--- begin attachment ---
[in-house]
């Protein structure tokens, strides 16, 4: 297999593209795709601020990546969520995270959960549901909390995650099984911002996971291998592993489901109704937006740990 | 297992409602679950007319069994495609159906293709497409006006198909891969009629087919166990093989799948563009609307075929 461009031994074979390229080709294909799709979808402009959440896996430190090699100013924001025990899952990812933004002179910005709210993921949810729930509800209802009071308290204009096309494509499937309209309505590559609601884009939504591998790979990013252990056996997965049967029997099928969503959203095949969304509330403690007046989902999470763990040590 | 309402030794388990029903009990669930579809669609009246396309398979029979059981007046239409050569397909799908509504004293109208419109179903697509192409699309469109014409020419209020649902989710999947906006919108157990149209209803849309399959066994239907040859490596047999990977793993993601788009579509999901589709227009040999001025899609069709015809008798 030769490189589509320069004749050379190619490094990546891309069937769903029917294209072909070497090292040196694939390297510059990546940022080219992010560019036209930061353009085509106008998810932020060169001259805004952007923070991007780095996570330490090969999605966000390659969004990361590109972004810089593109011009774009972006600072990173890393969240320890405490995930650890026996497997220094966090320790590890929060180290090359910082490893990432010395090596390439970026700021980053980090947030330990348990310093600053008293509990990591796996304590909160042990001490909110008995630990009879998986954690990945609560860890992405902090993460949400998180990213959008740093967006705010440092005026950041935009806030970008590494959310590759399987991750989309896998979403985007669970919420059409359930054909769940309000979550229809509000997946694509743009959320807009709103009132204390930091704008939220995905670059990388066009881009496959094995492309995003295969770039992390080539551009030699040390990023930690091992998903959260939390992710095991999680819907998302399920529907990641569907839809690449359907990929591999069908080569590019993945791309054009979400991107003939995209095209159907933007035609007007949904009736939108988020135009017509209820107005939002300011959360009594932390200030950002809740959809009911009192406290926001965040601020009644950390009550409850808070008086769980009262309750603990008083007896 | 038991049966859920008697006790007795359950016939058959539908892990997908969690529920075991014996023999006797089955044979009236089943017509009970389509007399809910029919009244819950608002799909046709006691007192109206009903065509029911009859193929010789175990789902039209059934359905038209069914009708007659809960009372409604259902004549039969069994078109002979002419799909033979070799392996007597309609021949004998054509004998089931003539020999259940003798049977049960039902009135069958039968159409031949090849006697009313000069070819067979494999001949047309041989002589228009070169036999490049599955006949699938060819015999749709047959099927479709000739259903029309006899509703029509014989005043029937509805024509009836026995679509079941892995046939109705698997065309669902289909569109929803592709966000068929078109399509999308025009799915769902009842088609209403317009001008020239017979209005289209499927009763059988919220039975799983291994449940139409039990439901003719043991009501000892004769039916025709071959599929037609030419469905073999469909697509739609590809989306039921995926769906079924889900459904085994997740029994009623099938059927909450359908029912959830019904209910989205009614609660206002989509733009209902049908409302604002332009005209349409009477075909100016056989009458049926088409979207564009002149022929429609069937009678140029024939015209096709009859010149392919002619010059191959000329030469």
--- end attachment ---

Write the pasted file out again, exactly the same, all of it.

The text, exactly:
[in-house]
């Protein structure tokens, strides 16, 4: 297999593209795709601020990546969520995270959960549901909390995650099984911002996971291998592993489901109704937006740990 | 297992409602679950007319069994495609159906293709497409006006198909891969009629087919166990093989799948563009609307075929 461009031994074979390229080709294909799709979808402009959440896996430190090699100013924001025990899952990812933004002179910005709210993921949810729930509800209802009071308290204009096309494509499937309209309505590559609601884009939504591998790979990013252990056996997965049967029997099928969503959203095949969304509330403690007046989902999470763990040590 | 309402030794388990029903009990669930579809669609009246396309398979029979059981007046239409050569397909799908509504004293109208419109179903697509192409699309469109014409020419209020649902989710999947906006919108157990149209209803849309399959066994239907040859490596047999990977793993993601788009579509999901589709227009040999001025899609069709015809008798 030769490189589509320069004749050379190619490094990546891309069937769903029917294209072909070497090292040196694939390297510059990546940022080219992010560019036209930061353009085509106008998810932020060169001259805004952007923070991007780095996570330490090969999605966000390659969004990361590109972004810089593109011009774009972006600072990173890393969240320890405490995930650890026996497997220094966090320790590890929060180290090359910082490893990432010395090596390439970026700021980053980090947030330990348990310093600053008293509990990591796996304590909160042990001490909110008995630990009879998986954690990945609560860890992405902090993460949400998180990213959008740093967006705010440092005026950041935009806030970008590494959310590759399987991750989309896998979403985007669970919420059409359930054909769940309000979550229809509000997946694509743009959320807009709103009132204390930091704008939220995905670059990388066009881009496959094995492309995003295969770039992390080539551009030699040390990023930690091992998903959260939390992710095991999680819907998302399920529907990641569907839809690449359907990929591999069908080569590019993945791309054009979400991107003939995209095209159907933007035609007007949904009736939108988020135009017509209820107005939002300011959360009594932390200030950002809740959809009911009192406290926001965040601020009644950390009550409850808070008086769980009262309750603990008083007896 | 038991049966859920008697006790007795359950016939058959539908892990997908969690529920075991014996023999006797089955044979009236089943017509009970389509007399809910029919009244819950608002799909046709006691007192109206009903065509029911009859193929010789175990789902039209059934359905038209069914009708007659809960009372409604259902004549039969069994078109002979002419799909033979070799392996007597309609021949004998054509004998089931003539020999259940003798049977049960039902009135069958039968159409031949090849006697009313000069070819067979494999001949047309041989002589228009070169036999490049599955006949699938060819015999749709047959099927479709000739259903029309006899509703029509014989005043029937509805024509009836026995679509079941892995046939109705698997065309669902289909569109929803592709966000068929078109399509999308025009799915769902009842088609209403317009001008020239017979209005289209499927009763059988919220039975799983291994449940139409039990439901003719043991009501000892004769039916025709071959599929037609030419469905073999469909697509739609590809989306039921995926769906079924889900459904085994997740029994009623099938059927909450359908029912959830019904209910989205009614609660206002989509733009209902049908409302604002332009005209349409009477075909100016056989009458049926088409979207564009002149022929429609069937009678140029024939015209096709009859010149392919002619010059191959000329030469």